The deals that resulted in Labor winning a third seat in both South Australia and New South Wales at the expense of the Greens were essentially the same as the one that saw Family First elected in Victoria. At the final count in all three states, a Christian Party led the race for the final vacancy, Family First in South Australia and Victoria the Christian Democrats in NSW. In NSW and South Australia, the Greens failed to pass Labor, so Green preferences elected Labor senators. In Victoria, it was Labor that failed to catch the Greens, at which point Labor’s preference deal backfired and elected Family First.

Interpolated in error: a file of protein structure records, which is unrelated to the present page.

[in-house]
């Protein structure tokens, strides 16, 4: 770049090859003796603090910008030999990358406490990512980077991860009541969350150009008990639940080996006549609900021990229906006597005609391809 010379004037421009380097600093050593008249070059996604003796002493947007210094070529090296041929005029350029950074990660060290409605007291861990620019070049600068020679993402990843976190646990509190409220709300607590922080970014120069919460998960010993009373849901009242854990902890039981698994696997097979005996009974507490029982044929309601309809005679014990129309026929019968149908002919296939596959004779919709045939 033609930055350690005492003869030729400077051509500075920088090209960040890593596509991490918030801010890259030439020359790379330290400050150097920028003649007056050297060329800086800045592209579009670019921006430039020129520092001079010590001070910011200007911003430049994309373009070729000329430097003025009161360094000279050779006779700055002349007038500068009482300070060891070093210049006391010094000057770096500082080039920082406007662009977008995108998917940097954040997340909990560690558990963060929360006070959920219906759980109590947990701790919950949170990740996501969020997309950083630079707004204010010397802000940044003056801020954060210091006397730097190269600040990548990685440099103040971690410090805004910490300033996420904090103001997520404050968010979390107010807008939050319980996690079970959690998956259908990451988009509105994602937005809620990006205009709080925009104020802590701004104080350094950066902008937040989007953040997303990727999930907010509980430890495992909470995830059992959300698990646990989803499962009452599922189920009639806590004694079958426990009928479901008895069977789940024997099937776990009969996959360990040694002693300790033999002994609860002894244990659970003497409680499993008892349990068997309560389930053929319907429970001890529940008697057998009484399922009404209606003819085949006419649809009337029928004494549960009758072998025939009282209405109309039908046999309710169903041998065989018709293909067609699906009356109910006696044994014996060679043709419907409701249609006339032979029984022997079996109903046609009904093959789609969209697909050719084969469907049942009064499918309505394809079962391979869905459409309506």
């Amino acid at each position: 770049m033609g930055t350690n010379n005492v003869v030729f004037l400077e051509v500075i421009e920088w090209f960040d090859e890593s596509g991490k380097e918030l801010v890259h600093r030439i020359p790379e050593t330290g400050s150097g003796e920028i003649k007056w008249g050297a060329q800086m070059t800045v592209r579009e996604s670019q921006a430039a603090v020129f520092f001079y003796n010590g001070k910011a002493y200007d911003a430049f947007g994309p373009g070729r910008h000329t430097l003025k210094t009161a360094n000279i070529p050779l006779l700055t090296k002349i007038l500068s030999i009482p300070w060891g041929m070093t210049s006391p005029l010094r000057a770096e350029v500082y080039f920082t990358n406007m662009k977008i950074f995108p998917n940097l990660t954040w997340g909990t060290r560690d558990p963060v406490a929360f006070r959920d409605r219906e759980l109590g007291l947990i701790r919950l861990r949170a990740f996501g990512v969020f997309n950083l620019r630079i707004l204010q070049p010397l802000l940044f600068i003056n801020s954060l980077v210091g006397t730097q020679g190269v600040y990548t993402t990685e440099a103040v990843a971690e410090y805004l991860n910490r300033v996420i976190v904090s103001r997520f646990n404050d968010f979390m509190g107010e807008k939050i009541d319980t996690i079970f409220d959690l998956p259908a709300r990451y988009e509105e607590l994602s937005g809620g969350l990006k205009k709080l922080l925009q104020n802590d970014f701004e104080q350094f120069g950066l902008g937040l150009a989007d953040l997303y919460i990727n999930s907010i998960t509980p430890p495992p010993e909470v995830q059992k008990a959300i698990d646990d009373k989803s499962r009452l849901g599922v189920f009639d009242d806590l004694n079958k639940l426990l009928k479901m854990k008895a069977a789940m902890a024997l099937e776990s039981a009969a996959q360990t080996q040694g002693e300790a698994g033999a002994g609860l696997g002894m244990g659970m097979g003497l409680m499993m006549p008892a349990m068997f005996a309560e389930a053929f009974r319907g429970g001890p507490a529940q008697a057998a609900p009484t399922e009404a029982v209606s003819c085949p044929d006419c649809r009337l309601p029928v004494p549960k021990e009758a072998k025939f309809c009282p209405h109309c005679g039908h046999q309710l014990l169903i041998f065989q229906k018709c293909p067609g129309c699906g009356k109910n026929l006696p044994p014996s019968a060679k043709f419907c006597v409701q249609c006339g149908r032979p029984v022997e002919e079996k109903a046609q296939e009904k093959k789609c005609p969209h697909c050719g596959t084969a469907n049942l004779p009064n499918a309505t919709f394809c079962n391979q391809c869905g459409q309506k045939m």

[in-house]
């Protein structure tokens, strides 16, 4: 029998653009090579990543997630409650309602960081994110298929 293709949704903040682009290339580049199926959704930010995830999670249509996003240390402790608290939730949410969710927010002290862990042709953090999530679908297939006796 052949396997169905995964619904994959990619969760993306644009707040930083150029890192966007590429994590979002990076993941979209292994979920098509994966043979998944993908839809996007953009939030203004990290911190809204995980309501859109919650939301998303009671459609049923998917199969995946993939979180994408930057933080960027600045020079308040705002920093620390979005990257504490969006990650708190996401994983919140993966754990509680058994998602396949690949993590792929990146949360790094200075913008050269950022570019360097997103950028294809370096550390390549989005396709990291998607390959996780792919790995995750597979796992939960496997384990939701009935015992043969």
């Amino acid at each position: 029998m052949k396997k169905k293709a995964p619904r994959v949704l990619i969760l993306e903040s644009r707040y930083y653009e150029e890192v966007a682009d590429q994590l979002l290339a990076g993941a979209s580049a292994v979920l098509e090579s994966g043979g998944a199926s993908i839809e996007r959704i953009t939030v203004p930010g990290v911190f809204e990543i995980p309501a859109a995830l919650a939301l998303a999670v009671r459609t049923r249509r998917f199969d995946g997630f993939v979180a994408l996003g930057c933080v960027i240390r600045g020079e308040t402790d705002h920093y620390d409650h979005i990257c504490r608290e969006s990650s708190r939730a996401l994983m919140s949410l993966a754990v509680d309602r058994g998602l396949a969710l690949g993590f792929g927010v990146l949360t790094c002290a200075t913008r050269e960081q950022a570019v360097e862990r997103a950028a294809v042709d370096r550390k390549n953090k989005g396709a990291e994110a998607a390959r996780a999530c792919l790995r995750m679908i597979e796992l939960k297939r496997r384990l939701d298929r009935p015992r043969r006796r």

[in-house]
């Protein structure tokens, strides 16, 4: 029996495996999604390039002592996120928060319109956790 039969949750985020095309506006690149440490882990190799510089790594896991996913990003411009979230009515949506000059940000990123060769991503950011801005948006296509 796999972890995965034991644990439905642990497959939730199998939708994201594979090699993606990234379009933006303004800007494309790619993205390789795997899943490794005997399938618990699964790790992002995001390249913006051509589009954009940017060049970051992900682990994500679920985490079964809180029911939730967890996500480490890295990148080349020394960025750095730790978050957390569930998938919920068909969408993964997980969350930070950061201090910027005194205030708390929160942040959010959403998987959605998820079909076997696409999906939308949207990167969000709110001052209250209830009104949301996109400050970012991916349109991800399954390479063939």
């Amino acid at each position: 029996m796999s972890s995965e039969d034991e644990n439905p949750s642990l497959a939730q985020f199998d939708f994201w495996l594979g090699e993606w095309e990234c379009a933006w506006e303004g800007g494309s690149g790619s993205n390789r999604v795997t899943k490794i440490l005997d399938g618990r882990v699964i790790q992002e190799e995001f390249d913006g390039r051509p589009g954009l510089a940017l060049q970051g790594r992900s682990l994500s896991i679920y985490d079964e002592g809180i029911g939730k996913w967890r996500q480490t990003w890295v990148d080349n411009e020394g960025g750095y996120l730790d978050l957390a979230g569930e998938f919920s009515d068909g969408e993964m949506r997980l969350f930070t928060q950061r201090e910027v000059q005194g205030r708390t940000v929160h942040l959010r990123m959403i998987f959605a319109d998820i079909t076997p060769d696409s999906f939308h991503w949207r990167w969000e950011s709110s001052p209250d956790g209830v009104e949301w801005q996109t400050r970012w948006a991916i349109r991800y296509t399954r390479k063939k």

Failed strategic deals have had a critical impact on the last two Legislative Council elections in Western Australia. In 2001, One Nation deprived itself of the balance of power in the Council by helping elect two Greens MLCs and giving the Greens the balance of power. In 2005, a decision by the National Party to swap preferences with the Greens in an attempt to gain an extra seat backfired and again delivered the balance of power to the Greens.

There are several different approaches that can be taken to overcome the democratic deficit created by group ticket voting. The first is to give voters more options to direct their own preferences, which will weaken the control parties have over preferences, making elections more reflective of the will of the electorate. The second is to change the way parties lodge ticket votes to discouraging micro-parties engaging in preference harvesting, and also to discourage larger parties from gambling with their preferences.